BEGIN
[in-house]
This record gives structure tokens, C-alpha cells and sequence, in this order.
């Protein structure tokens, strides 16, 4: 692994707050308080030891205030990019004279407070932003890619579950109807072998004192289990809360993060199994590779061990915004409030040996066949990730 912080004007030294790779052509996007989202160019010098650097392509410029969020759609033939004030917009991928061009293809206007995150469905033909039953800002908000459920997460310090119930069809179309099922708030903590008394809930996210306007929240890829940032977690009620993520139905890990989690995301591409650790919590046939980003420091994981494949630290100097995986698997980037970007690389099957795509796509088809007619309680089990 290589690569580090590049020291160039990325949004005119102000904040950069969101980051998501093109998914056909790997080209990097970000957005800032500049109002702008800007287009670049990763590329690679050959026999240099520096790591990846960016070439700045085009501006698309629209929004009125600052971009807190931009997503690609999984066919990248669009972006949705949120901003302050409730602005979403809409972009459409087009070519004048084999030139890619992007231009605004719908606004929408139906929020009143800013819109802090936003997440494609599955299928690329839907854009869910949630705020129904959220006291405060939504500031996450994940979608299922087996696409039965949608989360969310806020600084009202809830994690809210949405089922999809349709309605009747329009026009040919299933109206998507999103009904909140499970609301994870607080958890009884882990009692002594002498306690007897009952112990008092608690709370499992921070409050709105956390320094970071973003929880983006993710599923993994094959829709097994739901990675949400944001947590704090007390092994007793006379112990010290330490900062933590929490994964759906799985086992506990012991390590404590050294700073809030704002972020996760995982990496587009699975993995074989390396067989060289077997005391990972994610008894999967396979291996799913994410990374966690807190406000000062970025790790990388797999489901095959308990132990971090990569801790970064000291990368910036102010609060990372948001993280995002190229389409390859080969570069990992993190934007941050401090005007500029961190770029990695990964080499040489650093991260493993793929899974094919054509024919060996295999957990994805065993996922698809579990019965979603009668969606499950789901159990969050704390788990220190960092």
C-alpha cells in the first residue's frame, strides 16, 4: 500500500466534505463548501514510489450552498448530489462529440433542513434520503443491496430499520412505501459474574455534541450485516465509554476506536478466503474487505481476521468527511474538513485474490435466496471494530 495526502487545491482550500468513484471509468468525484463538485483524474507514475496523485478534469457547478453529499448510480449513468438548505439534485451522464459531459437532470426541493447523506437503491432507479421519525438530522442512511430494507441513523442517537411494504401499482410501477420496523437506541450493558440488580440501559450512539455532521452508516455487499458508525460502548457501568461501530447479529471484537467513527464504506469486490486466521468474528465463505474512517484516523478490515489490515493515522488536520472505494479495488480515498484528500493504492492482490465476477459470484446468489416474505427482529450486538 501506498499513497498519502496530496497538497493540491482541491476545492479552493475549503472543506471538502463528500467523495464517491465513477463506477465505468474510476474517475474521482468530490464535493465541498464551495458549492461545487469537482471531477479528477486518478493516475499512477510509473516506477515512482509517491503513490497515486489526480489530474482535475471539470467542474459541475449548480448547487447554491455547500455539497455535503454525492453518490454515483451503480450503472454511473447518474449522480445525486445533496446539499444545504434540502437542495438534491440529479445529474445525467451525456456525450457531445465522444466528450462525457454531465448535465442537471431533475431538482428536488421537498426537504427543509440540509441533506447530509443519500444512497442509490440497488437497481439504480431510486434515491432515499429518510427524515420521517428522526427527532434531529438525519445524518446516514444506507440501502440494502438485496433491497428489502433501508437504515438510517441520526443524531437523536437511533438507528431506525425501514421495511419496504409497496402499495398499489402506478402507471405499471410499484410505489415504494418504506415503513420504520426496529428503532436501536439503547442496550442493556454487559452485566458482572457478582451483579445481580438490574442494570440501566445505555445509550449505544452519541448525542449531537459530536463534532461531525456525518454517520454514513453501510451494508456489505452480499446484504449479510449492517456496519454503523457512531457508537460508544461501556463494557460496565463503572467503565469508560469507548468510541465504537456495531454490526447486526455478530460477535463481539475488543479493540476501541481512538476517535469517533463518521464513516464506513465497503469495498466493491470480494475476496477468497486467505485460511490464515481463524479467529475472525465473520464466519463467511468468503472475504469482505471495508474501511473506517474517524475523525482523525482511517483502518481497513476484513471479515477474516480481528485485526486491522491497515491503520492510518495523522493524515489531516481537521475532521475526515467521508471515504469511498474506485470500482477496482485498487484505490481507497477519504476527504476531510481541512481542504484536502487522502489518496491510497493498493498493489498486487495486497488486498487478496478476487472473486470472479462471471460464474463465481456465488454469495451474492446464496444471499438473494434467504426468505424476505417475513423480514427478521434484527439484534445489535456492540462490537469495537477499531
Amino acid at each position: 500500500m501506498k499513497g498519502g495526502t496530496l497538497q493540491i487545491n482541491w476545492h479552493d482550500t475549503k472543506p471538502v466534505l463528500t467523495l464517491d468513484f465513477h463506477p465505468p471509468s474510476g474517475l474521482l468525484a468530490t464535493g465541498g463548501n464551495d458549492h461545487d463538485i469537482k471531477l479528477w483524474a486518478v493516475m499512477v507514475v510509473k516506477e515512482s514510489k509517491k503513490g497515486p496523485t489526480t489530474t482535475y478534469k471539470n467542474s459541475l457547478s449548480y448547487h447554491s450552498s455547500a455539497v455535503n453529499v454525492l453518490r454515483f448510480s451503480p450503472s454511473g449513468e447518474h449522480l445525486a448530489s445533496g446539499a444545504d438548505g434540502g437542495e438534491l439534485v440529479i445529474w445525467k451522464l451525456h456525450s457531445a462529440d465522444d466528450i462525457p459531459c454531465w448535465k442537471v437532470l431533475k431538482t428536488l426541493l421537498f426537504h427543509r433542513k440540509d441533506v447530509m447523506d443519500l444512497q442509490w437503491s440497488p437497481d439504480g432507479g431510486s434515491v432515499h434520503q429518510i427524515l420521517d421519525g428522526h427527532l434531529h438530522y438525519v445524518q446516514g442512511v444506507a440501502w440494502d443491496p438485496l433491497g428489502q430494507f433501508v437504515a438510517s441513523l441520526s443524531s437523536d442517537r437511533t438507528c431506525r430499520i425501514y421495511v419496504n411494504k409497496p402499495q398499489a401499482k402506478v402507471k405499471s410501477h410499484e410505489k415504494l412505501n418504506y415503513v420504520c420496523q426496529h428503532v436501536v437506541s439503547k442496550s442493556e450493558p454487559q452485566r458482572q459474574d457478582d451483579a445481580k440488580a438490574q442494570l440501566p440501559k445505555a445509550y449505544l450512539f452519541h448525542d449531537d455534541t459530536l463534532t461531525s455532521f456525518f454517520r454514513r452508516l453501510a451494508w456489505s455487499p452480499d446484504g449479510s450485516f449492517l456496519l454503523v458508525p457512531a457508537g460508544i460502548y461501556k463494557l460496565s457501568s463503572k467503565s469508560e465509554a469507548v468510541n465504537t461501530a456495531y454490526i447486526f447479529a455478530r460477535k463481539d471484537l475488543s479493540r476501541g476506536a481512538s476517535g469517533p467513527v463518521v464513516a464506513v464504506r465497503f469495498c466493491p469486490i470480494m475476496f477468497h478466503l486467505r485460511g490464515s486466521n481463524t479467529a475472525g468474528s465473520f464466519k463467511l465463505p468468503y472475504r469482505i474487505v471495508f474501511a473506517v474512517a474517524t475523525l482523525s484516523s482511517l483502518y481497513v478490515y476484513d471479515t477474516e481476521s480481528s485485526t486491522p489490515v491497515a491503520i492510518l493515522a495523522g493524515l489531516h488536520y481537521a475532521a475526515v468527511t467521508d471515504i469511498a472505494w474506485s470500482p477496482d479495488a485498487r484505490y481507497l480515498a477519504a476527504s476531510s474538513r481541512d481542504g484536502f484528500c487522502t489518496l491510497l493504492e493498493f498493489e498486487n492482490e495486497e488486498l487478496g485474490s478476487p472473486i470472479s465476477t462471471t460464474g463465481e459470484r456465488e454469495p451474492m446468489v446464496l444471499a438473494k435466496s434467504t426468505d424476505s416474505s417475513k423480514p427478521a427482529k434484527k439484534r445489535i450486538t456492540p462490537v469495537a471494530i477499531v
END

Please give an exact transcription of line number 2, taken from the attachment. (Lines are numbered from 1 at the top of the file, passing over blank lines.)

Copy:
This record gives structure tokens, C-alpha cells and sequence, in this order.